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Tax Implication of Moving

Relocation Expenses And Important US Tax Regulations

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You may not realize it, but when you move, tax returns for the year of the move are generally more complicated than other years. Moving can trigger one or more "taxable events". And this is something you should consider long before April 15th arrives!
You'll be happy to learn that the following states have NO state income tax:
New Hampshire
South Dakota
So, if you're moving to one of these states, consider yourself part of the lucky 20% in America! However, Florida has an Intangibles Tax, and New Hampshire and Tennessee have an Interest & Dividends Tax.
When you relocate, your employer may pay some of your relocation expenses. These expenses fall into one of three categories: deductible, excludable, or taxable. To first be considered a qualified move, the following tests must be met:
  1. The Distance Test

    . The distance from your old home to your new main place of business must be at least 50 miles farther than the distance from your old home to your old main place of business.
  2. The Time Test

    . You must work, or expect to work, in your new location for at least 39 weeks during the first 12 months after you arrive in the general area of your new job location.
  3. Related to the Start of Work

    . You must incur moving expenses within the first 12-months following the time you report to work in the new job location.
If your employer reimburses you for the cost of transporting household goods and personal effects, 30 days of in-transit storage and traveling from the old location to the new, these are considered Excludable expenses and will not be considered as income. Deductible items are simply costs that you were not reimbursed for that qualify as allowable deductions.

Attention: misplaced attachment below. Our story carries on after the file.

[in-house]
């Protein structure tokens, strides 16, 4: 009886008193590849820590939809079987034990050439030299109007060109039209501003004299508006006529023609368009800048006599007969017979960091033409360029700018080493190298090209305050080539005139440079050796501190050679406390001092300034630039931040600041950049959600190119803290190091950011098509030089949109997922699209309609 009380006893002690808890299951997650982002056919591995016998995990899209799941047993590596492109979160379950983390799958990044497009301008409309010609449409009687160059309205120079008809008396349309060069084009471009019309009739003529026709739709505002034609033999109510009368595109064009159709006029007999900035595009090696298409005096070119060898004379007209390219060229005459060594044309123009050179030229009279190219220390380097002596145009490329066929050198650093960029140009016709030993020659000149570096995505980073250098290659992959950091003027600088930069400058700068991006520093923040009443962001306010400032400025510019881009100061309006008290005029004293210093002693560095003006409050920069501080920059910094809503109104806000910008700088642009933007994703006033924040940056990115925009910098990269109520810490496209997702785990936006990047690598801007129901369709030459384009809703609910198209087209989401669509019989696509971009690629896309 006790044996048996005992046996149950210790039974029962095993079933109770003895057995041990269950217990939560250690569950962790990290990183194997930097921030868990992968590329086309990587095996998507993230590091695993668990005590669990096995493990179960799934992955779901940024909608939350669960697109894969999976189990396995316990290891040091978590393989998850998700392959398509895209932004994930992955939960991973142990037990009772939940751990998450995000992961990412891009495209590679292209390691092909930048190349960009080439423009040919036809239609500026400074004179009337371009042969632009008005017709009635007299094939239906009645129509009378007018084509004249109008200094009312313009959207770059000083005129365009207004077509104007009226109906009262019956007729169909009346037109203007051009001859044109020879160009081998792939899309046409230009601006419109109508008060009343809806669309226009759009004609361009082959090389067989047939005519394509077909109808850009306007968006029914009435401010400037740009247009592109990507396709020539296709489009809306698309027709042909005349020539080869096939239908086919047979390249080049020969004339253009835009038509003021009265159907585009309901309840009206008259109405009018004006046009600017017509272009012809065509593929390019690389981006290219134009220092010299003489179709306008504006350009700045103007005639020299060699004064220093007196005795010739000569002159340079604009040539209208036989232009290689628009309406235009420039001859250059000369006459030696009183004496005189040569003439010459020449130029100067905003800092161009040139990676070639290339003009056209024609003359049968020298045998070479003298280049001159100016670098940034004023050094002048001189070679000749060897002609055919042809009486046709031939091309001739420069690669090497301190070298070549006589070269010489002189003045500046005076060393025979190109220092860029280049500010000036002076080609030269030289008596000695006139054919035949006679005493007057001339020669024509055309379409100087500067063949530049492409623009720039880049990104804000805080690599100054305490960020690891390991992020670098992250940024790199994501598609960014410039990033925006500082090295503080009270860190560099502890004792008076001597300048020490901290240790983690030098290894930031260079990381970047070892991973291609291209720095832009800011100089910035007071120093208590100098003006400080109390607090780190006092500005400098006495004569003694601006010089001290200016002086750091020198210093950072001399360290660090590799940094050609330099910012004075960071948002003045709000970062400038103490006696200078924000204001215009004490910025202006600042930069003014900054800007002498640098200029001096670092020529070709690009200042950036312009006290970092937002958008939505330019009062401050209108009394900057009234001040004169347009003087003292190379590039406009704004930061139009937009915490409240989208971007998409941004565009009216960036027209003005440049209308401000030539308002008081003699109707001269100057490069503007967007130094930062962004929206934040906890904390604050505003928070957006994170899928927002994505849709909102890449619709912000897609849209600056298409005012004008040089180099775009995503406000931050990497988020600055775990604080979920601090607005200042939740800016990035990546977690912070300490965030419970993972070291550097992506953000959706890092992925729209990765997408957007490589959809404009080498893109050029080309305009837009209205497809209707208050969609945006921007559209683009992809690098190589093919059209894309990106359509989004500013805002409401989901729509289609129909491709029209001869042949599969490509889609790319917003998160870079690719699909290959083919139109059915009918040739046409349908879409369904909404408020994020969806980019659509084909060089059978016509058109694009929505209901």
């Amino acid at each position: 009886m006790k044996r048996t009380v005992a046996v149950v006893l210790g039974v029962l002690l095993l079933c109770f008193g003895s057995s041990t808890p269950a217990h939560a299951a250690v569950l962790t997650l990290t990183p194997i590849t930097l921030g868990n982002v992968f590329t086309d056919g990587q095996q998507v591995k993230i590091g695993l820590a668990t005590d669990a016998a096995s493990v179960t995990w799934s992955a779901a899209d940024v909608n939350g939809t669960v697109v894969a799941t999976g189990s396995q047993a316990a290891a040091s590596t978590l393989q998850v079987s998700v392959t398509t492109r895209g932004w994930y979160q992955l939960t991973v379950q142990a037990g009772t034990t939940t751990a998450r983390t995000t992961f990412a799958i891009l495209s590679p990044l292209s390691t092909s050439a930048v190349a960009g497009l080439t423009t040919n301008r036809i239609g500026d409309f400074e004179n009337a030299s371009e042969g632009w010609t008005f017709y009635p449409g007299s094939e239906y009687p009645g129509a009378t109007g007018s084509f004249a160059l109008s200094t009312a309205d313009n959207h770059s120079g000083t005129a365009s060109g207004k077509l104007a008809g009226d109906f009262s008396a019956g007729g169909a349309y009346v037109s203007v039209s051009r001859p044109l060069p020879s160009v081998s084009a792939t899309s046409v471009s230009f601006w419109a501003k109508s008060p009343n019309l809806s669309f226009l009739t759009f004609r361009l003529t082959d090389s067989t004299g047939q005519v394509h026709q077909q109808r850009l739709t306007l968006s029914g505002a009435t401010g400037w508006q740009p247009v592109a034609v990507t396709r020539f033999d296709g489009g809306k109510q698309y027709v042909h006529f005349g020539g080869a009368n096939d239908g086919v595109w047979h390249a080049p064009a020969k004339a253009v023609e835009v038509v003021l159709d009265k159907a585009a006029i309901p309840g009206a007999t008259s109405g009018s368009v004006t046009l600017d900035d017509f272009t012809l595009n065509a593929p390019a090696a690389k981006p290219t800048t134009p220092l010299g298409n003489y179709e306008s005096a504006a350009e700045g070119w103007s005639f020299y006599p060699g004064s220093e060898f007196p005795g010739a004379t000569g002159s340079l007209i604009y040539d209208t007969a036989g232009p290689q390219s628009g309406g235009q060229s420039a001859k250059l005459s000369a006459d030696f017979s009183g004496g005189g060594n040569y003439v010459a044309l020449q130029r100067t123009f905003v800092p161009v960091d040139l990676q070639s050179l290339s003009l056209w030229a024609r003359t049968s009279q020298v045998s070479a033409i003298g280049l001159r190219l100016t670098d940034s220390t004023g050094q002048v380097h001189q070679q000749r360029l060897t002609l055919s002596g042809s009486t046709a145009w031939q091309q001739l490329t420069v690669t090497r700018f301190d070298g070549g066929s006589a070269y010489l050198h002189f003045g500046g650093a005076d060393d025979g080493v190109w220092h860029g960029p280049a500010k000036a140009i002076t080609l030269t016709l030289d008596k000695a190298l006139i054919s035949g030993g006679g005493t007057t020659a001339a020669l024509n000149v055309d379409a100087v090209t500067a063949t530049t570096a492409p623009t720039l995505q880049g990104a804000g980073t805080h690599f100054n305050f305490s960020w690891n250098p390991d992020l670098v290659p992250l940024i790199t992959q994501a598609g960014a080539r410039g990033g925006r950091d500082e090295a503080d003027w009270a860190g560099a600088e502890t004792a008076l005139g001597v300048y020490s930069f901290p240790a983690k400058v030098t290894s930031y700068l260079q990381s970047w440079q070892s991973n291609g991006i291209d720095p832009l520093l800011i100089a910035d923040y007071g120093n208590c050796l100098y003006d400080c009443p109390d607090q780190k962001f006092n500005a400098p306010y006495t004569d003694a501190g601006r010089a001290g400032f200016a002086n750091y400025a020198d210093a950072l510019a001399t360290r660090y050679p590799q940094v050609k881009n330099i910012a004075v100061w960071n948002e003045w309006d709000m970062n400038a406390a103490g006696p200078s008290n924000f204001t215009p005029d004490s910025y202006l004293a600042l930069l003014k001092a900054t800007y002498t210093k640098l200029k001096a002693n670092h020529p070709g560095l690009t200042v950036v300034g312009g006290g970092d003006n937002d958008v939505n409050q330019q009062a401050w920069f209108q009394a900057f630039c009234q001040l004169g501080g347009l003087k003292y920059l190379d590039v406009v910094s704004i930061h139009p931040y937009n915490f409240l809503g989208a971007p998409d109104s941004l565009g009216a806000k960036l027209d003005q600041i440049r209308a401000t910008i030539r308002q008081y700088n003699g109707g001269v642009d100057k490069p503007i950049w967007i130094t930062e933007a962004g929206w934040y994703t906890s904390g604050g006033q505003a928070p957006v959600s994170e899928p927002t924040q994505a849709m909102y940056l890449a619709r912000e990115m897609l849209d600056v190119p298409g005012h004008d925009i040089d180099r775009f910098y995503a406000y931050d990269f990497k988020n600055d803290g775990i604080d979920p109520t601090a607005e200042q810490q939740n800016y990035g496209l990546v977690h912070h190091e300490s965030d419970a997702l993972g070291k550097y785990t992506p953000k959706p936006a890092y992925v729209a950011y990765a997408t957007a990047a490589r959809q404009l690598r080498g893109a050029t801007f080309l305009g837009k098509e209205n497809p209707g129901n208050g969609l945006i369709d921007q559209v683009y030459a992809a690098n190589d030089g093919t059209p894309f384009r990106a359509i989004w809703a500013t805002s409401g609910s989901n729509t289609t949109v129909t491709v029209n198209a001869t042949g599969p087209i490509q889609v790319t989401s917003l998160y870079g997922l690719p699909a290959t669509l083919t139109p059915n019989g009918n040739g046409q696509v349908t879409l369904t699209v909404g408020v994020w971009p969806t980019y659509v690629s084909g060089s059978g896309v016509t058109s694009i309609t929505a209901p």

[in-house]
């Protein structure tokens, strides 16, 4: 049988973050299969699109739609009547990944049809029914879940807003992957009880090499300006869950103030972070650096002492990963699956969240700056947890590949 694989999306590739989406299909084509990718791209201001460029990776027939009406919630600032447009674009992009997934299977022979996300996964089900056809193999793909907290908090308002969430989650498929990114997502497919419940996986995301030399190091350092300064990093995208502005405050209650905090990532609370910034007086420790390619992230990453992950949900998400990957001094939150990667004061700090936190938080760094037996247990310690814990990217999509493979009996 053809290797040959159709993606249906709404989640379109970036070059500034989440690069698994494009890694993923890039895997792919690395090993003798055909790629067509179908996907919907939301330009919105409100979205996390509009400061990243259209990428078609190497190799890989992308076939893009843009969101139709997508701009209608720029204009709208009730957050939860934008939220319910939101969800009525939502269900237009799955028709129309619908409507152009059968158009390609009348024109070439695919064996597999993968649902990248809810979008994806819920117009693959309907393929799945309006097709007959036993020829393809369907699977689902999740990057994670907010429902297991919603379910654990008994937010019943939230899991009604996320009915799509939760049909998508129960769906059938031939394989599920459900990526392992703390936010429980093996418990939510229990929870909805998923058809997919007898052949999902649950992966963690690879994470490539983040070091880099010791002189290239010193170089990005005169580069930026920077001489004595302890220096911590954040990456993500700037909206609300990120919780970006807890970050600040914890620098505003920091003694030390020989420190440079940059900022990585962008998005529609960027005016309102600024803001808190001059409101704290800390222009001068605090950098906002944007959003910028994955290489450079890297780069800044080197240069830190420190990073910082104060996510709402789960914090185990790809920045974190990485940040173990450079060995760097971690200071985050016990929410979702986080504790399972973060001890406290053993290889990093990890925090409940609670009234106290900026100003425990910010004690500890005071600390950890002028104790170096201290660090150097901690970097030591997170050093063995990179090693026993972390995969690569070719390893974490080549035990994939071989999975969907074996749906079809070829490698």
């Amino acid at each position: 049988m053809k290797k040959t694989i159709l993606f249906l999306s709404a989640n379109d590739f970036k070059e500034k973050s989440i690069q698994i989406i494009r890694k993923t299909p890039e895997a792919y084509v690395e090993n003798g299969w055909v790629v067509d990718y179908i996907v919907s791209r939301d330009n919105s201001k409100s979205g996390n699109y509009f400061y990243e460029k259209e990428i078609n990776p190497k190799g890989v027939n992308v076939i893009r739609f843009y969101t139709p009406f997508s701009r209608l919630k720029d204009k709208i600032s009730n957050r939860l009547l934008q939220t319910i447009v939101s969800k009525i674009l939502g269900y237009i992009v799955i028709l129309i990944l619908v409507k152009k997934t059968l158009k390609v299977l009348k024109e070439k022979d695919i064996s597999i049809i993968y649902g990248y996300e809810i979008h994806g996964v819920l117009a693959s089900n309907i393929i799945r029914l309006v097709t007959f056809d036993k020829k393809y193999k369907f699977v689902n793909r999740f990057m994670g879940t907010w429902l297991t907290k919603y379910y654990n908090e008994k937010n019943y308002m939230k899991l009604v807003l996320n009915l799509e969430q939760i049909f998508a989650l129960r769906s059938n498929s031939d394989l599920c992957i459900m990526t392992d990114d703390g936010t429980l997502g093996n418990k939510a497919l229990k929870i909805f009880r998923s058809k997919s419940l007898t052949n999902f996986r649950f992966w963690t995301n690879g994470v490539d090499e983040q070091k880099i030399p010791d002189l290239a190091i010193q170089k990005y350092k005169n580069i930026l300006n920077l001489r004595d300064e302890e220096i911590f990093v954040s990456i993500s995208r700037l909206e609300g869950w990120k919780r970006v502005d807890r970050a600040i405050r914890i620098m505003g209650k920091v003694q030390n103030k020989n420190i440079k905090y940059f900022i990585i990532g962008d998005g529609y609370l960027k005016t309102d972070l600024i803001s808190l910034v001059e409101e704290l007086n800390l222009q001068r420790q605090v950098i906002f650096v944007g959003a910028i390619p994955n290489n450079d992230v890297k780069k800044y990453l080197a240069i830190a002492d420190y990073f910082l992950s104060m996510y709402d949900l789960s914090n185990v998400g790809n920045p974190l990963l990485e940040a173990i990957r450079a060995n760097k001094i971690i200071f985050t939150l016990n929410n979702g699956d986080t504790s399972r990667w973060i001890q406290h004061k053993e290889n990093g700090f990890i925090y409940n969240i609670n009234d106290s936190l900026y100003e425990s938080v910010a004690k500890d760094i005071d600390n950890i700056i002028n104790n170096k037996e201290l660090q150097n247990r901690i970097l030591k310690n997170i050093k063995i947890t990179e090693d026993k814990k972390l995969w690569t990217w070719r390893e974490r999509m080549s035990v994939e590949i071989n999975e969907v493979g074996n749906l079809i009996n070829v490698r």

If your company gives you a lump sum to pay for moving expenses, keep track of the actual costs that qualify as allowable moving expenses because you'll be able to report them on IRS form 3903 and deduct on your federal form 1040.
All other reimbursements such as temporary living, pre-move, house-hunting, meals, equity losses, etc. are taxable and will be reported as wages.

TIP: Keep Your Receipts!

The following is a list of expenses that can be deducted or excluded for your move:
  • Moving van costs
  • Insurance
  • Packing and unpacking
  • Disconnecting and reconnecting utilities
  • Lodging
  • Transportation
  • Storage
  • Tipping the van line driver
  • Cost of driving or shipping your car (10 cents per mile, gas, tolls)
  • Disassemble and reassemble costs for certain items (like a satellite, ice machine, aboveground pool, etc.)
Tax implications are also different between national and international moves. If you move to London, for example, you'll have to pay tax there. The good part is that it's deductible from your U.S. tax. Many countries, however, have tax treaties to encourage business between different countries. The U.S. will even waive income tax (up to $78,000 in 2001 and $80,000 from 2002 -2007) if you qualify for the Foreign Earned Income Tax Exclusion. For this, two tests must be met - the Bona Fide Residence test and the Physical Presence test.
Also, overseas assignments guarantee a roundtrip move to be paid for. This means that reasonable expenses--including housing costs, utilities, insurance, non-refundable fees for a lease, rental of furniture, parking and repairs--are tax deductible.
To take full advantage of the deductions outlined in this article or to receive additional information, we recommend that you use a professional tax preparer experienced in this field.
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